Welcome to my blog. If you live in Surrey and birding is your obsession (to get out of bed at some ridiculously early time of the morning, no matter what the weather, to go and look at birds isn't normal behaviour, believe me) and you're still a bit of a novice (like me) then, hopefully, this blog is for you.

Sunday 22 August 2010


It had been two weeks since I had ventured out for a good day's birding. Normally, I would plan a trip around various spots in Surrey in the hope of adding to my Surrey list, but with a couple of weeks off to think about things, I've come to the conclusion that focussing on lists is a sure-fire way of diluting ones enthusiasm for looking at birds.

After all, the whole point of bird-watching should be to enjoy what you are looking at rather than, as has been increasingly the case for me and undoubtedly numerous other people involved in this hobby, blindly collecting ticks. What happens is you go out expecting, or hoping, to see one specific species, and if after a few hours you don't see it you return home dejected and you can gradually lose heart. There's no fun in that.

Also, if you become embroiled in a chase to get more ticks than someone else, that can lead to optimistic sightings which are, at worst, misleading and inaccurate, and detrimental to any historical record being logged.

That is not to say I won't go and twitch a bird I haven't seen before in the area, it's just that I'm not going to focus on that aim. So, with that in mind, I went to Elmley Marshes on the Isle of Sheppey for the first time yesterday.

My birding mate Graham James suggested it might be worth a trip and he was right. However, for those who have yet to visit this vast RSPB reserve, don't travel without your walking boots. Once you have driven to the car park - in itself a 2km drive across the flatlands of the sight - it is then another 2km walk to the first of five hides. Once there, of course, it is well worth the visit.

On the way to the first hide I spotted one of the birds I really wanted to see here - a Marsh Harrier. A majestic bird that flew low and into a very keen wind before gliding down behind the sea wall and out of view. It was a sight that would occur frequently during my visit. On the pathway I came across a number of Meadow Pipits, Yellow and Pied Wagtails, plus one Wheatear that flew up and landed in some long grass in front of me.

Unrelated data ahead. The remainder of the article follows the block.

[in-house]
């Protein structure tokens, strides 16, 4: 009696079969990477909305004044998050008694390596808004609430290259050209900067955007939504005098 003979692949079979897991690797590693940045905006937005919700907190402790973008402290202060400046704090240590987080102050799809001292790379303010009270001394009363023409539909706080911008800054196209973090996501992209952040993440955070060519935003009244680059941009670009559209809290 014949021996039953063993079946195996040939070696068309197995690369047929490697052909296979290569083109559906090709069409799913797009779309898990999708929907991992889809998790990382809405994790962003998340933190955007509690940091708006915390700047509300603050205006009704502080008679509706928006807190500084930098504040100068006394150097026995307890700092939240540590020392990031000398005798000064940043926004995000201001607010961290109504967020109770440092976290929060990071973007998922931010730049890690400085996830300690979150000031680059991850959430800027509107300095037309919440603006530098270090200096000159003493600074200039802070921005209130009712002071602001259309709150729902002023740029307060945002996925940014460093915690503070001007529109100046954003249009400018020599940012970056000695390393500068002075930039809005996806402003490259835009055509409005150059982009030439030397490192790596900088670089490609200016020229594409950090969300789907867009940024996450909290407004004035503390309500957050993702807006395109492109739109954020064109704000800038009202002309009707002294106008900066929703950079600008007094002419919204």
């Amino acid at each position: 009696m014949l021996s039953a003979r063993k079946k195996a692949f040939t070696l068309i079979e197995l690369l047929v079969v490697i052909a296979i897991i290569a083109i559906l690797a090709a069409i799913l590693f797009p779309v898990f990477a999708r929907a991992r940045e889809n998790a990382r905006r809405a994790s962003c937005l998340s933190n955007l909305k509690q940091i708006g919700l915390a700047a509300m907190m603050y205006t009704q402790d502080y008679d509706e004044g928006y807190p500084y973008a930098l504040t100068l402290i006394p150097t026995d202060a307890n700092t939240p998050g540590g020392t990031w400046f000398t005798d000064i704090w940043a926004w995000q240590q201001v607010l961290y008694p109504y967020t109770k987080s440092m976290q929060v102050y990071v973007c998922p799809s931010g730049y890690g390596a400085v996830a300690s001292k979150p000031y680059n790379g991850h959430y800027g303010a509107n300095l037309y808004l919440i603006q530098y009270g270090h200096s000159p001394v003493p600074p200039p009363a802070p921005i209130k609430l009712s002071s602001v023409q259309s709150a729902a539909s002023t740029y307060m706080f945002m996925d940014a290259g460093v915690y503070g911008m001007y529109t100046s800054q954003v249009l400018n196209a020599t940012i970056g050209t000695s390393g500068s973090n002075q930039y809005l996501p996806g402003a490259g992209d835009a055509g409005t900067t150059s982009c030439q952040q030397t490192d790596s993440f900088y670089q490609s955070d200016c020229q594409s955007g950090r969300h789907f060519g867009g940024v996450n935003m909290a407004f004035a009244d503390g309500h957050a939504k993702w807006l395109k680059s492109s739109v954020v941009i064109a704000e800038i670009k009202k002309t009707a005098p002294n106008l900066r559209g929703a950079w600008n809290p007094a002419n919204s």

Once at the hides the variety of birds on show was top notch. Avocets breed here and while I haven't seen one in Surrey this year, I had more than 40 feeding in front of me here. Other birds of note were eight Whimbrel that flew in, while there were at least six Snipe on view, four Little Egrets, two Ruff, one Knot, one Redshank, one Dunlin, two Common Sandpiper, two Little Ringed Plovers, a Hobby in the distance pursuing a Swallow and plenty of Ringed Plovers and Black-Tailed Godwits. Unfortunately I arrived too late to see a Spotted Redshank and a couple of Little Stint. Maybe next time.

The Reserve covers a vast area and I was interested in venturing further to Spitend Hide, which was 1.5km further along the route. When I asked another birder whether it was worth the long trek he gave a wry smile and said: "I don't know. I come here regularly and haven't been there for more than two years!" I gave it a miss.

A really good day out ended with the sight of three Whinchats sitting on a fence, clearly preparing for the long journey south, although they didn't hang around long enough for me to get a photo.


  1. Thank goodness you had a good day Neil. Normally when I recommend a site, it becomes a bird-free zone! I did forget to tell you how far you have to walk and I have only once ventured as far as the Spitend Hide. It is one hell of a walk back to the car park.

  2. Neil, great blog spot. I think you are being a little self critical. There is little wrong with keeping lists - I have a number but most (bar Norfolk, my UK one and my life list) are in the environs of NE Hants/Surrey. Chasing birds locally has its benefits, most notably petrol costs but your sightings, if properly documented, help produce a picture of the local avifauna and also point other birders in the right direction. Don't get despondent! I have been birding since I was 7 (I am now 44) and I still get the same buzz everytime I go birding and have been keeping lists since my first years. Don't be afraid to make mistakes as well, birding is a fine art sometimes, and if you do no-one will think less of you. PS Happy to give you a tour of Tices Meadow if you wish. Rich Seargent

  3. Thanks for the kind words, Rich. I'll try and make it over at some point - fitting my favourite hobby around work is a constant problem - not enough hours in the day!